- 1/4 cup + 1 Tablespoon avocado or olive oil
- 1/2 cup white flour
- 1 Large Onion, chopped
- 1 Bell Pepper, chopped
- 3 Celery Stalks, chopped
- 4 Garlic Cloves, chopped
- 1 Tablespoon Cajun Seasoning
- 1 Tablespoon Dried Thyme
- 1 1/2 teaspoons Smoked Paprika
- 8 cups Chicken Stock
- 2 cups Tomatoes, Diced
- Sea Salt and Black Pepper to taste
- 3 cups cooked rice
- Set pressure cooker to sauté and add 1 tablespoon of oil.
- Once oil is hot, add onion, bell pepper, celery, and garlic. Cook until vegetables are soft, about 5 minutes. Stirring often.
- Remove vegetables to a plate/bowl.
- Add the sausage to the pot and brown (without the lid) on both sides, about 5 minutes. Remove the sausage to the plate with the vegetables. Be sure to leave oil/drippings in the pan.
- Add the cut-up chicken thighs to the pot and brown on both sides, about 6 minutes.
- Remove chicken and add to the plate with the sausage.
- Add the remaining 1/4 cup of oil and flour to the pot.
- Stir/whisk constantly and cook until the roux is the color of peanut butter, about 5 minutes.
- Add chicken broth to the finished roux in the pressure cooker. Whisk until incorporated.
- Add diced tomatoes, cajun seasoning, thyme, smoked paprika, cooked sausage, chicken, and vegetables to the pressure cooker. Stir well to combine.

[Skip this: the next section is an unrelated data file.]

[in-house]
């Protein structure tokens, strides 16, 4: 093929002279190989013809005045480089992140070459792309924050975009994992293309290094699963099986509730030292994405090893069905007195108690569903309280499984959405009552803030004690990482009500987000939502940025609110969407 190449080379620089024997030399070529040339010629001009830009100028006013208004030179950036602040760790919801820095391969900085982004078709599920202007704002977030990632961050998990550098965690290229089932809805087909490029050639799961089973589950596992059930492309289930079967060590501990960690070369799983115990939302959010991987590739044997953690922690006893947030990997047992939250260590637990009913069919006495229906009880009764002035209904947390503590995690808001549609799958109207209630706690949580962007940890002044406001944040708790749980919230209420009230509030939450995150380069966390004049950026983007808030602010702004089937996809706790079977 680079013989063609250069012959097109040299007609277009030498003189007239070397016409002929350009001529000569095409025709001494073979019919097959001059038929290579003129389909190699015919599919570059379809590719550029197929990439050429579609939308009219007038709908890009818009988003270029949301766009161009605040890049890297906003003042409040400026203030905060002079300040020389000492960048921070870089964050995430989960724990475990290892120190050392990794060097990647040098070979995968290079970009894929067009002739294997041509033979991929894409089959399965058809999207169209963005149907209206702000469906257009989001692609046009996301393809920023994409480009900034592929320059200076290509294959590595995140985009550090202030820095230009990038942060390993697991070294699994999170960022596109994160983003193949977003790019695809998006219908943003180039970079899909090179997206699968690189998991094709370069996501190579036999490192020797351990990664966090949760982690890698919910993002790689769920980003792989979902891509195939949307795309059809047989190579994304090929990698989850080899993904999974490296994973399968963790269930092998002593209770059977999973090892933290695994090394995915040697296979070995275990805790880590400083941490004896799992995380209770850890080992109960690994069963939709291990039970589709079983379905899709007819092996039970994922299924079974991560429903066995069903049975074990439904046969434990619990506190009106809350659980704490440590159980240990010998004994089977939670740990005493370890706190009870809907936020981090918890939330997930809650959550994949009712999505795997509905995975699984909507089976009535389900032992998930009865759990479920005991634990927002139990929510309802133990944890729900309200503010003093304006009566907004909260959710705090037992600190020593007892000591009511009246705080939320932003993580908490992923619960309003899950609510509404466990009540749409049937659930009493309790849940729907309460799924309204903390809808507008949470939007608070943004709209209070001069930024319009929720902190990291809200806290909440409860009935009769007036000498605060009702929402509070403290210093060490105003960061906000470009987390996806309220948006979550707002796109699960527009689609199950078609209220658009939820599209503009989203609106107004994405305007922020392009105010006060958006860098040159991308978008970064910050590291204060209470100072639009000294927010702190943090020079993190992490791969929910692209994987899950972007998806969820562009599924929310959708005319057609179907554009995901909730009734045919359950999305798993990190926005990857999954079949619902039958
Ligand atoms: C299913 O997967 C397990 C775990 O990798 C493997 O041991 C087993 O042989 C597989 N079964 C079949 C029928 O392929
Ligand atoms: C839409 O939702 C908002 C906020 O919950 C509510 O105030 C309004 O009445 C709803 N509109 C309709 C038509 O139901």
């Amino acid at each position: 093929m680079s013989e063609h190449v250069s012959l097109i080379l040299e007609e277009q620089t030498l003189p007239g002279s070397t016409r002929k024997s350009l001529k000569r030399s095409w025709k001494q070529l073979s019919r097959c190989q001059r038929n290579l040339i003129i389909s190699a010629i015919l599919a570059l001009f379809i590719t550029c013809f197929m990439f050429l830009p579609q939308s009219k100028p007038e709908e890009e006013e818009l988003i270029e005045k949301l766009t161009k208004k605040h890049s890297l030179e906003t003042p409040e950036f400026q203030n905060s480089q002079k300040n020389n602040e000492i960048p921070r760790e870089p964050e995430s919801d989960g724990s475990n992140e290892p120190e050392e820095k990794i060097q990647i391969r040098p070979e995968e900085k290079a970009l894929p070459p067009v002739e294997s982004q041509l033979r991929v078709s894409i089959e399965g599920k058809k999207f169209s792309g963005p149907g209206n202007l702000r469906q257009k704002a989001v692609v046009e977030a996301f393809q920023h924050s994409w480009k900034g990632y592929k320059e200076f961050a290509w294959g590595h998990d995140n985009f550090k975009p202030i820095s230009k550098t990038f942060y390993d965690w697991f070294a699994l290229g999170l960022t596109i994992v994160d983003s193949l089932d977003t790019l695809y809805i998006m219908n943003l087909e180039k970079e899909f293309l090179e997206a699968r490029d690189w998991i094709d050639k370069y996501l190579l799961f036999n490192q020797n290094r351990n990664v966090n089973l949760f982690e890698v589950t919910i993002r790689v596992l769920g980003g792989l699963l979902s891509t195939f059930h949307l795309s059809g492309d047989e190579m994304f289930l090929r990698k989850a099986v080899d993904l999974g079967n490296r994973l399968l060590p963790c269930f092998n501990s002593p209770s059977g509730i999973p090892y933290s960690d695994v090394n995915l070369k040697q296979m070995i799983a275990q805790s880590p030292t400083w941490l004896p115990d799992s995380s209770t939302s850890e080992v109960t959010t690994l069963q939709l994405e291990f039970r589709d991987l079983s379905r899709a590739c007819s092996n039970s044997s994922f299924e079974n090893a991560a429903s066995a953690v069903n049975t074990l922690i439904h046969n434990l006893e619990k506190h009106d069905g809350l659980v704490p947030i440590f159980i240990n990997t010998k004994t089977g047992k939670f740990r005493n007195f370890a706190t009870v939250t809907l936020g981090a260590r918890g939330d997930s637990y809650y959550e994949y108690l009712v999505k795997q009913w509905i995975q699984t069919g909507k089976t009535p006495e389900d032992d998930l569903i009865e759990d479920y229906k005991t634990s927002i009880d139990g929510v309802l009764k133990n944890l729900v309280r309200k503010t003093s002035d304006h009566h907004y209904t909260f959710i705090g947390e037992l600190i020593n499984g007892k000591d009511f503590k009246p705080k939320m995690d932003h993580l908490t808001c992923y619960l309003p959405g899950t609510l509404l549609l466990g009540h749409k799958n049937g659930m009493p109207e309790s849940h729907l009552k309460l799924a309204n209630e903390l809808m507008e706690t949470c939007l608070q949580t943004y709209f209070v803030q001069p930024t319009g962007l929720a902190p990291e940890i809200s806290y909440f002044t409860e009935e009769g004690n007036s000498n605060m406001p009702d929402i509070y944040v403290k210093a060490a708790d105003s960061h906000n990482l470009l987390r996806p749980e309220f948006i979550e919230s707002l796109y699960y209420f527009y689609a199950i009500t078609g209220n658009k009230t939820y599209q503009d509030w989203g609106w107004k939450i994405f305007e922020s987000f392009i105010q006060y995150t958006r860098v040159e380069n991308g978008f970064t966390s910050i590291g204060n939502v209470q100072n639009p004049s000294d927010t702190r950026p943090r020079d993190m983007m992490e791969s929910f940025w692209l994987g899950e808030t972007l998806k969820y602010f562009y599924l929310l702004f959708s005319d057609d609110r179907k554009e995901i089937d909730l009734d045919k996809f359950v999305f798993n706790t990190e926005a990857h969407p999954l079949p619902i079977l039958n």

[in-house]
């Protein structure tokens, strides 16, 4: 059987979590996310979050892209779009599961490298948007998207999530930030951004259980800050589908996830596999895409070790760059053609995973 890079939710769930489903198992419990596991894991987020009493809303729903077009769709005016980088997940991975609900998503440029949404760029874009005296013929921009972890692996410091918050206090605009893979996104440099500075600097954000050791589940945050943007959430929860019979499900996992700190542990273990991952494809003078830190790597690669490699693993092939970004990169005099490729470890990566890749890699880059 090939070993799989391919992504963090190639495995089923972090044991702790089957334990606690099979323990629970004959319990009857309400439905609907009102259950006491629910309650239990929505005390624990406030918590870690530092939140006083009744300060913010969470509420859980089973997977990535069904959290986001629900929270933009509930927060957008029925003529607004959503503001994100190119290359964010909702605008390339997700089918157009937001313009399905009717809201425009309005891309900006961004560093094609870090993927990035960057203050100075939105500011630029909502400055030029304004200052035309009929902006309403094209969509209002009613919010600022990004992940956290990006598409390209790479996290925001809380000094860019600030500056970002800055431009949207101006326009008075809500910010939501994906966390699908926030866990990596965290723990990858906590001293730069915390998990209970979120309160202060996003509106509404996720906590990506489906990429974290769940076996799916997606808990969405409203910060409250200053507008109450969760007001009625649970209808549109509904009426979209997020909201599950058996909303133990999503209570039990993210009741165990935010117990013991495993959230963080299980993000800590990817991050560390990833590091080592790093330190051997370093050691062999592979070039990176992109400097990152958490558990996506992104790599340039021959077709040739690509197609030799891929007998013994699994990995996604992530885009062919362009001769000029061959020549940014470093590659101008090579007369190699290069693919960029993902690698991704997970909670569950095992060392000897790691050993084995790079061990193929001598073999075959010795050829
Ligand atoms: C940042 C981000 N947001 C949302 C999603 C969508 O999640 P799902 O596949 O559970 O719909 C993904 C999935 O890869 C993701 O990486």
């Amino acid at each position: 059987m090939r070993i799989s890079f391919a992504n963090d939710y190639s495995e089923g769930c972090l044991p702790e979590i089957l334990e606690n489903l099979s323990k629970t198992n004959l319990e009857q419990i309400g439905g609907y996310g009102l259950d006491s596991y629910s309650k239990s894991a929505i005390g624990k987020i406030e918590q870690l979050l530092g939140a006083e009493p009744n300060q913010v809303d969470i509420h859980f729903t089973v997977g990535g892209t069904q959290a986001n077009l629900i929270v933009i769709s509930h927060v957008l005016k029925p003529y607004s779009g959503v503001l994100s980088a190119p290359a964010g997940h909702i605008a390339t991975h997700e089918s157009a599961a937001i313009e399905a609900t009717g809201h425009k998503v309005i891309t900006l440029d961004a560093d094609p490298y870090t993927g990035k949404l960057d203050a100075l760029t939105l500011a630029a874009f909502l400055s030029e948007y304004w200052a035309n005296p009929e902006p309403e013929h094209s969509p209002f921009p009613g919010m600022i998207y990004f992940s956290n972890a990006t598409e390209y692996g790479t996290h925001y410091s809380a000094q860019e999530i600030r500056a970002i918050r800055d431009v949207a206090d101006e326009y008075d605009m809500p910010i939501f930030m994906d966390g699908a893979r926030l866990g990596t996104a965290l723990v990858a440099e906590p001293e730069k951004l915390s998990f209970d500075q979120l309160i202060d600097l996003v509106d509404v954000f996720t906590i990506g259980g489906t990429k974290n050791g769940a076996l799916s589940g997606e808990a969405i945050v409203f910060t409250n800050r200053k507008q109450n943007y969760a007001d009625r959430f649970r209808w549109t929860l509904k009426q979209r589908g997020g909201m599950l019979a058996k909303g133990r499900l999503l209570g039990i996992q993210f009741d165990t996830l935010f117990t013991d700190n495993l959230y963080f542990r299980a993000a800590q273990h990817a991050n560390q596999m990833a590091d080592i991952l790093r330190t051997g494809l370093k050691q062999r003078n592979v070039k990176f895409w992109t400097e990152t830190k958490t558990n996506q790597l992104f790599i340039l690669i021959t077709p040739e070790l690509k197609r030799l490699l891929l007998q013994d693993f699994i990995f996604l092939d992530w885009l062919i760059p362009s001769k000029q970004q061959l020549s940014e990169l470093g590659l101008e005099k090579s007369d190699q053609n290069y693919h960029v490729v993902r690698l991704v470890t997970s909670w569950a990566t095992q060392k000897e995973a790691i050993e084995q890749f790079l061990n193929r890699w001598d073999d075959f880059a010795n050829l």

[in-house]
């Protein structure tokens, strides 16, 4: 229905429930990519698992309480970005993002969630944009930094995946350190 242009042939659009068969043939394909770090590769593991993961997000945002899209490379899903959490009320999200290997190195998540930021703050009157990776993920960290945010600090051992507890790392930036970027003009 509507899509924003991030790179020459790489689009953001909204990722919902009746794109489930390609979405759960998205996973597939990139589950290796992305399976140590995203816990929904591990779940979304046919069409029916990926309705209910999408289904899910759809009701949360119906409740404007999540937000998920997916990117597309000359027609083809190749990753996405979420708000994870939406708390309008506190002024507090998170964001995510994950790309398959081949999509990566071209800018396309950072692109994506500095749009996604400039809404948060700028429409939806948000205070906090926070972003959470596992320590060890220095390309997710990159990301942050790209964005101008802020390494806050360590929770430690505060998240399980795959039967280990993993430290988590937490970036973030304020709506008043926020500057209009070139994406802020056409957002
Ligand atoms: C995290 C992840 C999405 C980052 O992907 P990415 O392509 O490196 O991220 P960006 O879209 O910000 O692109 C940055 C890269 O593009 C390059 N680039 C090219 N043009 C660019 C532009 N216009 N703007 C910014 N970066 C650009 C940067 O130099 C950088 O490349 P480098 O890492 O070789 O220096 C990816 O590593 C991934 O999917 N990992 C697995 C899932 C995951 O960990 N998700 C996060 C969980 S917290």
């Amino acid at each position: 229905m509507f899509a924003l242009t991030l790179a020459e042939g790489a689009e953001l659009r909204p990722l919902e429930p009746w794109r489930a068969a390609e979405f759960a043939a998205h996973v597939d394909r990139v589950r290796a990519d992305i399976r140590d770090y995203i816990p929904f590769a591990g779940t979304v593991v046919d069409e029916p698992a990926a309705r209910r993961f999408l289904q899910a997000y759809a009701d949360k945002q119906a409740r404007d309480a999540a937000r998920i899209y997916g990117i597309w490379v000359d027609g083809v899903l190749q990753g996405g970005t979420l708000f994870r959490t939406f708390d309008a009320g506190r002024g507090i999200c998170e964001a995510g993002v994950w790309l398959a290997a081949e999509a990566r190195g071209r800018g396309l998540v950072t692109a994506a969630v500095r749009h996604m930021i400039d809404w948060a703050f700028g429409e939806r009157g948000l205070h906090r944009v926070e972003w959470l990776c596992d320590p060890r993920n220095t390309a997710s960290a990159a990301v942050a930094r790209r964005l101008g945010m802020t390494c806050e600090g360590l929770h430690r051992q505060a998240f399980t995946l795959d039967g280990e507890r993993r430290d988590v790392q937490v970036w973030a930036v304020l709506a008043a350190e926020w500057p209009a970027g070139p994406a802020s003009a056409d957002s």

- Add the pressure cooker lid and bring to pressure.
- Cook for 15 minutes on manual setting and then allow to naturally release for 15 minutes.
- Release any remaining pressure and remove the lid from the pressure cooker
- Taste the gumbo and add, as needed, sea salt and black pepper.
To serve: place a 1/2 cup of white rice in a bowl and top with gumbo.
While cooking your roux, if it becomes clumpy, your chicken and sausage may not have rendered down enough. Add a touch more oil (a teaspoon at a time) and whisk to incorporate.
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Amount Per Serving: Calories: 355Total Fat: 19gSaturated Fat: 6gTrans Fat: 0gUnsaturated Fat: 12gCholesterol: 76mgSodium: 914mgCarbohydrates: 25gFiber: 1gSugar: 5gProtein: 20g
If you want other Instant Pot recipes, take a look at these:
International Pressure Cooker Recipes (collection)